High School Hierarchy: 26-30
SLAMonline ranks the top pro-producing high schools of all time.
27. Theodore Roosevelt High School, Gary, IN
NBA Players Produced: Glenn Robinson, Dick Barnett, Jim Bradley, Winston Garland, Tony Harris, Willie McCarter
Combined Experience: 41 seasons
NBA/ABA Championships Won: 4
All-Star Appearances: 3
Hall of Famers: 0
Total Points: 58
Roosevelt High School has produced several talented basketball players. But the school’s greatest contribution dwarfs the accomplishments of Roosevelt athletes. Roosevelt was one of the first places the Jackson 5 performed. Although Michael Jackson didn’t attend the school because the group had already become famous and moved to California by the time he reached high school age, his older siblings Jackie, Rebbie and Tito are all Roosevelt alums, and the Jackson 5 performed at the school during a talent show in the auditorium when they were just starting out.
You’ve probably heard of: After winning Indiana’s Mr. Basketball award and a state title with Roosevelt, Glenn ‘Big Dog’ Robinson became one of the most dangerous scorers in college basketball at Purdue. Robinson played two seasons as a Boilermaker, averaging 24 points and 8 rebounds a game his first season and following it up with 30 points and 11 rebounds per game season that netted him the National Player of the Year award.
Robinson was the first pick in the NBA Draft by the Milwaukee Bucks, and although he went on to a solid NBA career averaging over 20 points per game, making the All-Star team twice and winning a title as a role player late in his career with San Antonio, Robinson didn’t quite achieve the NBA dominance many predicted for him out of college.
First, there was the contract holdout before he even played a NBA game (Robinson reportedly asked for a 13-year, $100 million contract fresh out of college before settling for 10 years/$68 million, the biggest contract ever given to a rookie). Then, the Bucks broke up the Big Dog-Ray Allen-Sam Cassell group that led them to within one game of the NBA Finals in 2001 amidst concerns that the three stars had a hard time sharing the ball. Robinson ended up in Philly as one of the Sixers’ attempts to pair Allen Iverson with a veteran scorer (other failed attempts included Keith Van Horn, Chris Webber, Toni Kukoc and Derrick Coleman), and knee injuries dramatically slowed his scoring ability the rest of his career as his averages dipped to 16.8 and 10.0 points per game his final two seasons.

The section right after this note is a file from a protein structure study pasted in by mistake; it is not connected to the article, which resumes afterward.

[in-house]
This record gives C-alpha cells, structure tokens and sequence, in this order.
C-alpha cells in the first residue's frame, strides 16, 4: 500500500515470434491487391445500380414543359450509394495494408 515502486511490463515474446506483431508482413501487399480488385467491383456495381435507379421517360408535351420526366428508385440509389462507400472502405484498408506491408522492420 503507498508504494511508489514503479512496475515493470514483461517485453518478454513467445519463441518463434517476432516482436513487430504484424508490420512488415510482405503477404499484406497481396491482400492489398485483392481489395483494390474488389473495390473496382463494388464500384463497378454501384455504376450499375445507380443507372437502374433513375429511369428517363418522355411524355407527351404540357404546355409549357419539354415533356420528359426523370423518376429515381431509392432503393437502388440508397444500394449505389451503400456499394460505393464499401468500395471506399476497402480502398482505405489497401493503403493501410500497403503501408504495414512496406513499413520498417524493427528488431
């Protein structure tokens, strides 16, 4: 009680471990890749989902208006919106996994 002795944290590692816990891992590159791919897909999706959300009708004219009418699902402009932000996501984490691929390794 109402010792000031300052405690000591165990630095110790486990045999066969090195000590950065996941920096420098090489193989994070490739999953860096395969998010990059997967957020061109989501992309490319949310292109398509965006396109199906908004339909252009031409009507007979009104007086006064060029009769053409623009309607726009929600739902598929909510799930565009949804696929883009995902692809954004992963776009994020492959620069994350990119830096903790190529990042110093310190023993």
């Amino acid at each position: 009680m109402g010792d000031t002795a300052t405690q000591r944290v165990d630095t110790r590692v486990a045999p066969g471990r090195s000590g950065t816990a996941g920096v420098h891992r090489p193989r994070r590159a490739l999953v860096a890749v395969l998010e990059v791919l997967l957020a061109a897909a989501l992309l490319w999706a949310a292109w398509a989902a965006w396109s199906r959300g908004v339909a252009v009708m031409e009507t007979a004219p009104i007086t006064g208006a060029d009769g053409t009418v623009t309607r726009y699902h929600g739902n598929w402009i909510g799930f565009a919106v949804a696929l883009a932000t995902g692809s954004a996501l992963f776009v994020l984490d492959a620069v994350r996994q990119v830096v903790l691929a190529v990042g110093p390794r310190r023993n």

Robinson’s son, Glenn Robinson III recently committed to play basketball at the University of Michigan next year.
Don’t forget about: Dick Barnett befell a similar fate to some of his New York Knicks teammates in the 1970s: He was a great player and an All-Star who just happened to be somewhat overshadowed on one of the most star-studded teams in NBA history, featuring Hall of Famers Willis Reed, Earl “The Pearl” Monroe, Dave DeBusschere, Bill Bradley and Walt Frazier as well as future legendary coach Phil Jackson.
But Barnett was a key component of that team, and his unorthodox style and personality fit perfectly at Madison Square Garden. Sports Illustrated’s William Leggett profiled Barnett shortly after he joined the Knicks:
Since early in November crowds have been gathering at the edge of the Garden court to watch Barnett warm up, to holler salutes of praise, to see in person the name that looks so good in the box scores. Out on the court Barnett is a strange-looking man and, when surrounded by taller players, seems much smaller than his 6-4 listed height. When the bright lights hit the sharp angles of his face he looks homely and lonely and cold. The method he uses in warm-ups is totally different from that of the majority of pro players. He takes the ball and dribbles it to a position, pretending that there is a defender alongside trying to frisk him. He practices fakes with his head and shoulders, and then he goes into his jump shot—the shot that Coach Paul Seymour of the Baltimore Bullets calls “the best in the League.”
Barnett’s jumper is an intriguing thing to behold, for it seems to attack all the basic laws of basketball, human coordination and aerodynamics. He leaves the floor with the ball cradled in his left hand directly below his ear. As he lets the ball go, he throws both feet violently backward. At the release he resembles a shot putter, but the result is a high trajectory flight with an extremely soft touch. Often when the ball heads toward the basket Barnett tries to steer it home with body English and delicate flicks of his wrists. Altogether it is a compelling performance.
Barnett, who earned a PhD, taught sports management at St. John’s after retiring from the NBA.
Random fact: Jim Bradley managed to play three seasons in the ABA in a reserve role after a strong career at Roosevelt followed by a good college career at Northern Illinois.
Although his name is not the most well-known among Roosevelt alums, he does have one claim to fame: He’s one of only 11 NCAA players since 1973 to have 30 rebounds in a single college game.